Tourism reels from crises, cooling economies

Ben D. Kritz

Ben D. Kritz

LAST week, Metrobank Research poured cold water on the optimistic plans of the Department of Tourism (DOT) by declaring the country’s target of 8.2 million tourist arrivals this year ‘unattainable,’ and suggesting in subtle terms that the DOT’s slavish focus on the Asian market would aggravate the expected downturn.

Tourism statistics for the first quarter of the year showed that 1.4 million visitors arrived, a 6.3-percent increase year-on-year. While the pace of annual growth of tourism arrivals was faster in Q1 than in previous quarters, it is nowhere near strong enough; at the current pace, tourist arrivals should total between 5.6 million and 6 million—not a bad performance, but not a particularly impressive one, either.

Little wonder, then, that the DOT has started to shift its message from focusing on arrival numbers this year, to tourism revenue next year, the target for which is set at between $6 billion and $8 billion. The DOT has not forgotten raw visitor numbers, of course; in emphasizing the revenue target to reporters last week, DOT undersecretary Benito Bengzon Jr. did mention that “realistically” the DOT was “looking at” a figure of 6 million visitors for this year.

Even the revenue target will be tough to approach; the DOT’s goal assumes each of 6 million visitors will spend an average of $1,000 to $1,300 (about P45,000 to P58,000), which is why, according to Bengzon, the marketing focus is being directed at ‘high value’ markets such as the Middle East (those countries that are not in the throes of a violent armed conflict, presumably), the European Union, and a “certain segment of the Japanese market.”

In its assessment, Metrobank Research pointed out that China, perhaps the most important tourism market for the Philippines despite the ongoing maritime dispute between the two countries, is undergoing an economic cooling that has reduced its number of travelers to the Philippines by 32 percent. While the bank did not attempt to define the potential impact of the diplomatic clash between the Philippines and China, the implication is that it could only aggravate the economy-driven downturn.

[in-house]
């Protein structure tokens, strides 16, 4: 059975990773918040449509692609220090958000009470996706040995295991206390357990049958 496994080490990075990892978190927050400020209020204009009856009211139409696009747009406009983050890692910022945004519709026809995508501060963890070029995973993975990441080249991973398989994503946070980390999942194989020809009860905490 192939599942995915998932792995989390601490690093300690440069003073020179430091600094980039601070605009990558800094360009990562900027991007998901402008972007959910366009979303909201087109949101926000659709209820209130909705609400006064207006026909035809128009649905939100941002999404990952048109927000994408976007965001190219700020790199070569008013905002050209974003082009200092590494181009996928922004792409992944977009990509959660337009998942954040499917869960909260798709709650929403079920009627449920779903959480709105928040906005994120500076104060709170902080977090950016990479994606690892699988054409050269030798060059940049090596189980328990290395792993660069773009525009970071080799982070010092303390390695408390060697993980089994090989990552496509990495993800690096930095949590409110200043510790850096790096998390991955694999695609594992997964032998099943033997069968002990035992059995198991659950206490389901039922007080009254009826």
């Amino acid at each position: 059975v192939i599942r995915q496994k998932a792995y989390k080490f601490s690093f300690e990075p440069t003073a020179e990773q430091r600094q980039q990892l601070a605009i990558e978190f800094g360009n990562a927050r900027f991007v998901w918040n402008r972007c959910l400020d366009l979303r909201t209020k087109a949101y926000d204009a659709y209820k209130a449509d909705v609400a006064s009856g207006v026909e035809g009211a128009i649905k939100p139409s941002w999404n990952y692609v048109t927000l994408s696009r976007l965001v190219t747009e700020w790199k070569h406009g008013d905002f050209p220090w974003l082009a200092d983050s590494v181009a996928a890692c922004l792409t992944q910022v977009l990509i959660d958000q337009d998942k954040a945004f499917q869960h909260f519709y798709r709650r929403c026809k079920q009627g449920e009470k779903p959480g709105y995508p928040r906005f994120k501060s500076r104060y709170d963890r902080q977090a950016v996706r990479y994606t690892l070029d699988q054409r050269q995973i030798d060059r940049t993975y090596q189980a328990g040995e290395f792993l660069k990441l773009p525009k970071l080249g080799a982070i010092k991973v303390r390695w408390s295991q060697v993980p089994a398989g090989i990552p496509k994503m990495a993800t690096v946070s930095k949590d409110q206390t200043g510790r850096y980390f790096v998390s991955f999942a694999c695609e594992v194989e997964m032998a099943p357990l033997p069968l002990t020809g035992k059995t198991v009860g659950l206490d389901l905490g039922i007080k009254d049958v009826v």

Likewise South Korea, another key tourism market, is currently facing its own economic troubles due to the stubborn outbreak of MERS (Middle East respiratory syndrome) in the country. Not only has the rapidly spreading illness temporarily wrecked South Korea’s tourism industry—the latest reports put the number of visitor cancellations at more than 50,000—there are reports of Korean travelers encountering some unpleasant scrutiny when arriving in other countries, due to fears of the illness spreading. Any downturn in visitor numbers from Korea will not become clear until second-quarter tourism figures are released later this year, but is already expected to be significant.

The slowing global economy, ongoing unrest throughout the Mideast and in places like Ukraine, and major disease outbreaks are challenges on top of the usual problems Philippine tourism authorities have to contend with such as safety concerns—now heightened because of the fiasco over the Bangsamoro Basic Law—deteriorating infrastructure, and of course, the threat of violent weather between now and the end of the year.

The DOT cannot be faulted for its enthusiasm and for energetically seeking to maximize what opportunities are available, but the optimism is incongruous to the environment that everyone else sees. Under President BS Aquino 3rd, the DOT—like almost every other key government department—has shown a strange willingness to detach itself from reality and take on goals that are completely unrealistic. As a consequence, even when tourism numbers and revenues are growing, targets are missed, and the DOT’s program looks like a failure. We see a similar outcome almost every time the revenue collection figures for agencies like the Bureau of Customs or the Bureau of Internal Revenue are announced—“highest collection ever, but still short of the target” has become such a common occurrence, it almost seems like the rule.

Everyone—everyone except the DOT, that is—already realizes that the tourism sector is not going to be this economy’s star performer this year; there are too many negative factors stacked against it, and nearly all of those factors are completely beyond the DOT’s control. A more realistic assessment of tourism’s prospects would go a long way toward improving the credibility of the agency, and would make such initiatives as can be reasonably pursued that much more effective.


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